All of the faces you’d expect to see are featured throughout. Tony Wilson, Bernard Sumner and Peter Hook all provide insightful commentary. Wilson is typically grandiose about the fellow Factory founder, declaring him to be one of the greatest producers in music history. Sumner and Hook both fondly reminisce about their efforts to wind Hannett up and recall his displeasure at their attempts to be involved in the production process. “Get those two fucking idiots out of here” was roughly his response. Others remembered Hannett commenting that he loved working with Joy Division because “they didn’t have a fucking clue” and this is borne out by the ear-witness accounts of those who attended their early gigs. The less a band knew, the less they could question his authority.
It has always been a deliciously seductive idea, that of the aloof auteur, taking the unrestrained raw feed of the impassioned artist and fashioning something timeless and unique from it. As Hook observed, had Joy Division produced themselves their sound would’ve been indistinguishable from everything else around at the time. Instead Unknown Pleasures and Closer have a poise which elevates them into the pantheon of greatness.
Other Factory stable mates such as Vini Reilly of Durutti Column recall their memories of working with Hannett, Vini commenting that Hannett’s tinkering would frequently render his fret work unrecognisable. We were surprised to learn that the original incarnation of Durutti comprised numerous musicians who went on to form the basis of Simply Red!
At times Hannett favoured the unorthodox technique of recording every single facet of an instrument separately, so instead of recording an entire drum kit, each individual drum would be recorded separately and then treated with numerous effects. It is easy to see why traditional bands who enjoyed a studio jam would find his process completely monotonous, tapping away a metronomic beat on a single snare drum for 5 minutes.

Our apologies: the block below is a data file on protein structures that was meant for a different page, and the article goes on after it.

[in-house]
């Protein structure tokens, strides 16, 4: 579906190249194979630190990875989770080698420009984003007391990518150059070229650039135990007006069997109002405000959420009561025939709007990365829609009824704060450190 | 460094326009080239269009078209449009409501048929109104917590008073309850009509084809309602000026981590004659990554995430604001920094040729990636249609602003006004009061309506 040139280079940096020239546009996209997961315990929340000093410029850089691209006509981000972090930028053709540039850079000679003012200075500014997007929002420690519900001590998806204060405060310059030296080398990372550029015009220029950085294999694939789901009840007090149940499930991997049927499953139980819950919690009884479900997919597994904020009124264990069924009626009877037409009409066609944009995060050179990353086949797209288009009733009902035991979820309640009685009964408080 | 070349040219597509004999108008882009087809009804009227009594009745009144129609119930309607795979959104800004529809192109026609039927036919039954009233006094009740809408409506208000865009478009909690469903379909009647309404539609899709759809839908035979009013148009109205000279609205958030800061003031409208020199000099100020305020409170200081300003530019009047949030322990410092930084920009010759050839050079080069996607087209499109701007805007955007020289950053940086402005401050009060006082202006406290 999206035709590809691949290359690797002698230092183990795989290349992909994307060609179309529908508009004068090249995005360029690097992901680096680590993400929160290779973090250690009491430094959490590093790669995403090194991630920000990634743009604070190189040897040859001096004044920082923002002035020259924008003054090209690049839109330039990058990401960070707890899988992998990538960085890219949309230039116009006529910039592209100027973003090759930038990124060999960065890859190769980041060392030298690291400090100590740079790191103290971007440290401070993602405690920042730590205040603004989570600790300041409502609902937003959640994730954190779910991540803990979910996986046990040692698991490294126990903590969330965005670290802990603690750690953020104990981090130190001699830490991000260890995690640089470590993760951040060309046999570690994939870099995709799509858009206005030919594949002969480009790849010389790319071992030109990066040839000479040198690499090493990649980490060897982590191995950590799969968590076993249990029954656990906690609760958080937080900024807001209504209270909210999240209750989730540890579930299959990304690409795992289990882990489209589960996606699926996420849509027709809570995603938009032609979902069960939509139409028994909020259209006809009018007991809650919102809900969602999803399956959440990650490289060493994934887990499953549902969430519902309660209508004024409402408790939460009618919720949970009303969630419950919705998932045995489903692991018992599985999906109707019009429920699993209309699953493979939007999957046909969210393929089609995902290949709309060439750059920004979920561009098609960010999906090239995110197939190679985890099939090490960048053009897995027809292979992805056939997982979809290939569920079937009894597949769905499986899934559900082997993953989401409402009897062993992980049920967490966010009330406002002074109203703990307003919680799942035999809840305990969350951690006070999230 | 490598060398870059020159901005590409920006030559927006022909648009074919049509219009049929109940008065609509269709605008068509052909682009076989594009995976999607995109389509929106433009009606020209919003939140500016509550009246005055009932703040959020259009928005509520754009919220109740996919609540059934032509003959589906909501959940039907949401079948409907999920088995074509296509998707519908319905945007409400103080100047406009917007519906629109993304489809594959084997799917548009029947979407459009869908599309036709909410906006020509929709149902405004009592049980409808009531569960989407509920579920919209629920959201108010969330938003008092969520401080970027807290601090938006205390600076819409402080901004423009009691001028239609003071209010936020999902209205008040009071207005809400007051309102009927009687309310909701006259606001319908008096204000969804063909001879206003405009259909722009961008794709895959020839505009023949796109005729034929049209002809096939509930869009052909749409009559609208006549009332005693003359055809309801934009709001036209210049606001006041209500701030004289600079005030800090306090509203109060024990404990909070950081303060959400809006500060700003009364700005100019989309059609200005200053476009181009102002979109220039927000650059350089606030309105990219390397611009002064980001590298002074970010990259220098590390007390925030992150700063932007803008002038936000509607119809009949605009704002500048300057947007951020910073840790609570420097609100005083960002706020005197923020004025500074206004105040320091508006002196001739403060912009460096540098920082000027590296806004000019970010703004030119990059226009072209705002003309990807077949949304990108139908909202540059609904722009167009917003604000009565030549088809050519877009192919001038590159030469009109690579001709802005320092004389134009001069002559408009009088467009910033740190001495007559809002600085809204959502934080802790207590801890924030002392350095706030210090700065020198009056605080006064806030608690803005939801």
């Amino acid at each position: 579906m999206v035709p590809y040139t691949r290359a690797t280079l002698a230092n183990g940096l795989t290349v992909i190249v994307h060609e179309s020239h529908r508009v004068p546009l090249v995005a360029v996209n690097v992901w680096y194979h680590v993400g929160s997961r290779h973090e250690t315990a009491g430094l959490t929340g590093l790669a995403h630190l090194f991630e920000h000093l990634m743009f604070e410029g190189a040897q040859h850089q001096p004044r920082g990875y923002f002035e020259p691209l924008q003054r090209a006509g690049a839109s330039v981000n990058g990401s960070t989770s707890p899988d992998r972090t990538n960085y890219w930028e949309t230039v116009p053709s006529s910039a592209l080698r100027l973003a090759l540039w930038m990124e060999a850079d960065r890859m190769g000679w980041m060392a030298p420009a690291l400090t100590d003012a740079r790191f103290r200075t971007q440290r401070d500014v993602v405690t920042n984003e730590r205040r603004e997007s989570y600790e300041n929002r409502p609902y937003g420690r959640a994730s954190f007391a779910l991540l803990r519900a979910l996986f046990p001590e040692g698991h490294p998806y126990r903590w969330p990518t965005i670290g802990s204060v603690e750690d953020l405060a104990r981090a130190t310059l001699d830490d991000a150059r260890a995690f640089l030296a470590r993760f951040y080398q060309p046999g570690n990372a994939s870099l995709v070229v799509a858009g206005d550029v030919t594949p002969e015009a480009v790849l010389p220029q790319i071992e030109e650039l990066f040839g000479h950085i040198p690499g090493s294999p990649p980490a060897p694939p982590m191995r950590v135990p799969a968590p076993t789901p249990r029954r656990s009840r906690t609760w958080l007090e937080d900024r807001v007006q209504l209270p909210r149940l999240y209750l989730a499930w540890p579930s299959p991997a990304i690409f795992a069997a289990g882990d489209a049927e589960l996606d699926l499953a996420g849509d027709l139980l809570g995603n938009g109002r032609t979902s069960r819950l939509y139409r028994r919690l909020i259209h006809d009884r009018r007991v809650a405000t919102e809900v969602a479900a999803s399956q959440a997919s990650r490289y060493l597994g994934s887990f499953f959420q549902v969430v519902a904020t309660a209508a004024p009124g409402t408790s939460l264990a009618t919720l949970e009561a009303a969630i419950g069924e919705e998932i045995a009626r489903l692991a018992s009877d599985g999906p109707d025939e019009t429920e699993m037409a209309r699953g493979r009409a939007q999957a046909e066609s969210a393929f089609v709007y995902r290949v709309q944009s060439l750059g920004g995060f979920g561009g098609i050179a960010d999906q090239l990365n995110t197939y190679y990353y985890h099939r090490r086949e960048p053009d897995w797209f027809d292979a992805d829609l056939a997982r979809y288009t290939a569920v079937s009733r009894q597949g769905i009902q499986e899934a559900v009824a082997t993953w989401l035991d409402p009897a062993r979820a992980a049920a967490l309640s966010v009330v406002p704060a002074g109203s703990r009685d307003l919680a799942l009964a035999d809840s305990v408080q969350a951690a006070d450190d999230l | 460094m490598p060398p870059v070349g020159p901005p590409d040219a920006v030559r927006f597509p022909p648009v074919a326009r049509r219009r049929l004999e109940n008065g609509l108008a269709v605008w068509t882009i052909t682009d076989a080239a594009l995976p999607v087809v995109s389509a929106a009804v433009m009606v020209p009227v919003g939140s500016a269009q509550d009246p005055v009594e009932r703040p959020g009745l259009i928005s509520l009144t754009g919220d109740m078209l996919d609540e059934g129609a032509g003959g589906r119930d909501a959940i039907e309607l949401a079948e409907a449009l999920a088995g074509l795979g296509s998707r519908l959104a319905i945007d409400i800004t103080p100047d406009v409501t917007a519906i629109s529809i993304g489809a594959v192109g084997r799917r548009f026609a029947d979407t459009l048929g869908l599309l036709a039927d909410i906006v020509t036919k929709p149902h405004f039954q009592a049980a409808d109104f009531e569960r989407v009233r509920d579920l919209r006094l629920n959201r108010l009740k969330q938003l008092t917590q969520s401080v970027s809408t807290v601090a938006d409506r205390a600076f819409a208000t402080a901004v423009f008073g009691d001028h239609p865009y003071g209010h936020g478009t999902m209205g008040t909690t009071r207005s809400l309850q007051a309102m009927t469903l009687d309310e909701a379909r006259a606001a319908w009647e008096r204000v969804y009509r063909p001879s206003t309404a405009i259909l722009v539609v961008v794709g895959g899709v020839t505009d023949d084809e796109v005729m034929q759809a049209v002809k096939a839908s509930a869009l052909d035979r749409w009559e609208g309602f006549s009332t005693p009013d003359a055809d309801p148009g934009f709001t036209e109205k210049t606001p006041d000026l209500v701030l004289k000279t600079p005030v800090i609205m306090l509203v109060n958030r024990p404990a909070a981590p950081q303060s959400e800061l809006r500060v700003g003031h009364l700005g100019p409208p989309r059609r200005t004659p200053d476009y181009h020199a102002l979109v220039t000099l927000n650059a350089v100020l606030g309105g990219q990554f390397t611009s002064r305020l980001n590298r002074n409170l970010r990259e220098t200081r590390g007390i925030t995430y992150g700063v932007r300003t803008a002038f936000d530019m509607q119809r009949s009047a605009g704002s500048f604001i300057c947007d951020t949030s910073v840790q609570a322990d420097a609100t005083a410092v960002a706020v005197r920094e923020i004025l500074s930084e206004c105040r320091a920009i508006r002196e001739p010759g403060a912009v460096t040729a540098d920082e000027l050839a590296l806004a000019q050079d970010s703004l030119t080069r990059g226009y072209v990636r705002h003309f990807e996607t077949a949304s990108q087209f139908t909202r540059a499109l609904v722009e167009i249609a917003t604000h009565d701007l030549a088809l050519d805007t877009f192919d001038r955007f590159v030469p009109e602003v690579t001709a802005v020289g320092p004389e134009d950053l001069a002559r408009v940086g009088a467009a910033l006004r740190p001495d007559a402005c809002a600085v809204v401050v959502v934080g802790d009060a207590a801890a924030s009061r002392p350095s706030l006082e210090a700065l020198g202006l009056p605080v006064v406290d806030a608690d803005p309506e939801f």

It was also fascinating to hear embryonic Stone Roses members Reni, Peter Garner and Andy Couzens talk about recording the aborted debut album which was eventually released as Garage Flowers. Hannett certainly didn’t regard the production process as a democracy, nor did he take criticism well and felt the musicians should leave well alone, hence the album ended up sounding very different to the way they desired. Ultimately this would lead to its re-recording by a new line up which we’re sure all music fans would agree, proved to be a good thing when it finally arrived in 1989.
Clearly Hannett was not a producer under whom every band would thrive. Those seeking a collaborative relationship would be ill-suited to his way of working. Bono comments in a brief interview that after making the single 11 O’ Clock Tick Tock with Hannett, U2 decided not to use him for the forthcoming album as they felt it would ultimately be a Hannett record and despite having great respect for his work it was not what they wanted. This reverence still resonates today when they dedicate its live performance to him.